The same shift applies to criticism based on current examples to counter Berelson's judgment. The empirical arguments of Schramm, Riesman, and Bauer are not only historical examples that accept Berelson's epistemological assumptions and simply try to add a new author or approach that had been left out. They are, on the contrary, inquiries into the theoretical definition of the object of the field. When they add a historical instance, they expand or relocate the epistemo-logical definition of the field.

However, the problem that arises now is that Berelson's epistemological definition is as ambiguous as his historical one. This actually is one of the elements underlined in Schramm's reply when he asked about Berelson's understanding of the word "approach". For instance, when Berelson mentions Laswell and his "political approach," he seems to be focused on Laswell's disciplinary perspective of the object. In the chart he includes in his text, Berelson defines Laswell's main interest as a "broad politico-historical approach. Concern with power" (Berelson 1959, 442). However, when he mentions Lazarsfeld's sample survey procedure, he privileges the method: "Specific short-range empirical problems; tie to market research. Concern with audience and effect" (442). Moreover, the boundaries between these approaches, regardless of their nature, are not as rigid as Berelson seems to propose. Schramm (1959) provides several examples where the same author mixes methods and disciplinary perspectives. His conclusion seems to be definitive: "The 'approach' changes with the field" (Peters and Simonson, 448). This is such an important topic that I will return to it by the end of this piece. However, for now, I believe it is important to take an in-depth look at Berelson's epistemological criteria.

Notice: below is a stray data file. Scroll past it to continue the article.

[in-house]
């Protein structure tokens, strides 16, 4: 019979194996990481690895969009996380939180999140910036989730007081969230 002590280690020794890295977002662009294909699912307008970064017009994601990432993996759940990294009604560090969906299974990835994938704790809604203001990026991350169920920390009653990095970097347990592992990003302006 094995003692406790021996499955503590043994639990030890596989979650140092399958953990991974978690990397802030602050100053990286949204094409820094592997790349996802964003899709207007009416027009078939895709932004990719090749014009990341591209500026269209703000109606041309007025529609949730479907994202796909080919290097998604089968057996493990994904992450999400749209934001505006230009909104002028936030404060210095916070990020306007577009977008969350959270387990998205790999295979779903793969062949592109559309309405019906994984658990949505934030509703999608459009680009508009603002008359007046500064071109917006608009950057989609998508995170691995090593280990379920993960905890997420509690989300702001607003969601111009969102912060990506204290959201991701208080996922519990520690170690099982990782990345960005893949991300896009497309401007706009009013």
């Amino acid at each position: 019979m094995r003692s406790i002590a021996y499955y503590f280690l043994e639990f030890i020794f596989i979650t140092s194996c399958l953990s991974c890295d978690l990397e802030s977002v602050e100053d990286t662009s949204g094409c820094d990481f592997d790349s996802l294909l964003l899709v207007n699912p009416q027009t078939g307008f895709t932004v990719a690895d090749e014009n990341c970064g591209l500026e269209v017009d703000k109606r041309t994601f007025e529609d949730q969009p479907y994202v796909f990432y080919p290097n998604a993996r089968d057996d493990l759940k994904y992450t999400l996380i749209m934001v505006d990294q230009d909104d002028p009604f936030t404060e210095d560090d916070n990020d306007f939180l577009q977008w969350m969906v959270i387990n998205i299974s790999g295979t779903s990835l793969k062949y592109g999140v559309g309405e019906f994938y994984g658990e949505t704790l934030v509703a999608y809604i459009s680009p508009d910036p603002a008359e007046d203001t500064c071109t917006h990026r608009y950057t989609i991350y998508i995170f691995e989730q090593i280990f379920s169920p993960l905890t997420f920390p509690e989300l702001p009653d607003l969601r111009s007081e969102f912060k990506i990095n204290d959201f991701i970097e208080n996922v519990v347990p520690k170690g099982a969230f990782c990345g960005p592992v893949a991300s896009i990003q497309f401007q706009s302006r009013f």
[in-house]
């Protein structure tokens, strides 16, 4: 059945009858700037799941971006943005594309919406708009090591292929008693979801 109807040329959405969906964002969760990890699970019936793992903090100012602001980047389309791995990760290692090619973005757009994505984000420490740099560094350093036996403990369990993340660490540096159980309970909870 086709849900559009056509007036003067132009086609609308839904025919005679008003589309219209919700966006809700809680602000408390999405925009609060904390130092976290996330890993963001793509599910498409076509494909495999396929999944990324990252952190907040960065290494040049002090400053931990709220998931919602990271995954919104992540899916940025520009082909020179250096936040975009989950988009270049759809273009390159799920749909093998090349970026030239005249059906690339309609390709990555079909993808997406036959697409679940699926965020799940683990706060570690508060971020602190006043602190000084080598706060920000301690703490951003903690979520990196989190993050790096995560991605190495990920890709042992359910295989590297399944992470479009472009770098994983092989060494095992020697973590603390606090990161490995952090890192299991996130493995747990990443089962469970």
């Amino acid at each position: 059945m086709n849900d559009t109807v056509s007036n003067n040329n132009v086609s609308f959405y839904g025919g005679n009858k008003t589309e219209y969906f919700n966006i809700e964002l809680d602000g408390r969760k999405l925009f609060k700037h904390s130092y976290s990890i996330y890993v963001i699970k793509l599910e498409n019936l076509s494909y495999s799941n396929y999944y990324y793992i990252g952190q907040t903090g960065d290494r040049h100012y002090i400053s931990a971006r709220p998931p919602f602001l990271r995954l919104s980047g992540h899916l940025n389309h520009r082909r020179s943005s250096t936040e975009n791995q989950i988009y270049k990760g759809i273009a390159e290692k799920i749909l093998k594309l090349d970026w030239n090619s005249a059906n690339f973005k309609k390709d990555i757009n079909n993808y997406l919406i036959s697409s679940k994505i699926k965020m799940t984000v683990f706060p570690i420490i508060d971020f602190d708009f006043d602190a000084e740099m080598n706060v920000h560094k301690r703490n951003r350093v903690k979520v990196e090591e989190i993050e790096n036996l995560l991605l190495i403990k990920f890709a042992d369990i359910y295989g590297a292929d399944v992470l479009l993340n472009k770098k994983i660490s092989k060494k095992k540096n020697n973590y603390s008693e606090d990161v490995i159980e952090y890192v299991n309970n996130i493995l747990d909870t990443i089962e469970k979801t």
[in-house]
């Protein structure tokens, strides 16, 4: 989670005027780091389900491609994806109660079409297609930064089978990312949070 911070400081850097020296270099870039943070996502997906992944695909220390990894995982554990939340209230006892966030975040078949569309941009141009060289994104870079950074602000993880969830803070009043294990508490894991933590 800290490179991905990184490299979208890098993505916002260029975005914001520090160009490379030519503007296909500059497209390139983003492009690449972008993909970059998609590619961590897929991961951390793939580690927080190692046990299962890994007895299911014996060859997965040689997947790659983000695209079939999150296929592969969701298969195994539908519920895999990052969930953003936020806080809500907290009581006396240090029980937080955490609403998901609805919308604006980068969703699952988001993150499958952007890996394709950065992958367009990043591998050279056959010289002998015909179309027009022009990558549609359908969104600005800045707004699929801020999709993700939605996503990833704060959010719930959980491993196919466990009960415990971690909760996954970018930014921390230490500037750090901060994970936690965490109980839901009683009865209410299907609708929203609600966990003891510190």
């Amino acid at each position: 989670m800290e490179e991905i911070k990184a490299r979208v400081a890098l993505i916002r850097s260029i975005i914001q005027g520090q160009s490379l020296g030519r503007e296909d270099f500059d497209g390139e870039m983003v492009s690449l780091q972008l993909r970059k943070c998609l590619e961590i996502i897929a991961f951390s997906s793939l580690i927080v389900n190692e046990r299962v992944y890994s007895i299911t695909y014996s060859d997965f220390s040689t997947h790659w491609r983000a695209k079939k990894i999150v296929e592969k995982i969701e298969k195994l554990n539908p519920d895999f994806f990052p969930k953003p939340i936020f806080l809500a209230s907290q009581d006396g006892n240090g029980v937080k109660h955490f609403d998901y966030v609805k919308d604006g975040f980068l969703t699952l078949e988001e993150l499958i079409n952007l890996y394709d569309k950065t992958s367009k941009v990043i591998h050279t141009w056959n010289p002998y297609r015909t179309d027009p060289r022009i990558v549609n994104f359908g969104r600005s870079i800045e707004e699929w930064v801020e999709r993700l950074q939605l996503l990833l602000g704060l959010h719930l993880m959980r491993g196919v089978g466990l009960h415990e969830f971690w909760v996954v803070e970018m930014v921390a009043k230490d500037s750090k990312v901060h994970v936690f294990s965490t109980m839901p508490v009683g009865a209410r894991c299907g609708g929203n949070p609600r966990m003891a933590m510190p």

That very same ambiguity in the criteria used to define the communication research field shows the lack of an explicit epistemological definition in Berelson's text. Let us assume Berelson must have had one, but did not make it explicit in his reflection. It is possible to identify a few "clues" in the text, so as to make it explicit and, eventually, to take a position with regard to his perspective.

Let us review Berelson's historical version of the field, this time from an epistemological standpoint. Berelson highlights two main points in the definition of the modern communication research field: the Rockefeller Foundation Seminar and the studies on radio audiences, both in the 1930s. What could be the differences introduced by these two "events" in contrast to previous research. Could they be, for instance, all the reflections about modernity and communication developed in the late nineteenth century by thinkers such as Cooley, Dewey and Adams? If Berelson placed the origins of the "golden age" of the field in the 1930s, he would have to assume a conceptual difference -and not just a historical one- among the four major authors cited and all previous reflections. Let us forget, for a moment, the various discussions about the temporal borders of the field mentioned at the beginning of this text, and assume there could be several historical reasons for placing the origin of the communication research field between the two World Wars, specifically in the 1930s. Today, a number of authors agree on drawing a boundary in that period by separating the background of the field from its constitution as such. Peters and Simonson, for instance, separate the "Mass Communication Theory Coalesces" from "Communication Research" (Peters and Simonson, Index). This division seems to be accepted today, and could be defended by using several historical data. However, the question is whether that historical division, marked by Berelson fifty years ago, also implies an epistemological one.